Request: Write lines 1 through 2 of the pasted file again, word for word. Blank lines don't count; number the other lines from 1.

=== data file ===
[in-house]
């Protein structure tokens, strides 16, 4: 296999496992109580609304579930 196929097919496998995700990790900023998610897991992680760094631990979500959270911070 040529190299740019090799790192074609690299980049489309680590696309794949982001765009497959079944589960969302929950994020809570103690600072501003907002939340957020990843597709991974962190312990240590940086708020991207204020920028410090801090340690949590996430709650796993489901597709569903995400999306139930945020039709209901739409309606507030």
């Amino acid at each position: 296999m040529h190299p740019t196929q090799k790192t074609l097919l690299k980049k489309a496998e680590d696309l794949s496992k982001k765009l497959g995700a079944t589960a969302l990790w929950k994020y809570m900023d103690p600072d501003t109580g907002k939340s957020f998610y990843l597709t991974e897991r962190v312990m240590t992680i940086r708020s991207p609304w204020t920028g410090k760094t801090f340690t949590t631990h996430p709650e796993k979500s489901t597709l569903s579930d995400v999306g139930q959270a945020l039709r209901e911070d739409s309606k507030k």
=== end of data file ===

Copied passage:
[in-house]
């Protein structure tokens, strides 16, 4: 296999496992109580609304579930 196929097919496998995700990790900023998610897991992680760094631990979500959270911070 040529190299740019090799790192074609690299980049489309680590696309794949982001765009497959079944589960969302929950994020809570103690600072501003907002939340957020990843597709991974962190312990240590940086708020991207204020920028410090801090340690949590996430709650796993489901597709569903995400999306139930945020039709209901739409309606507030």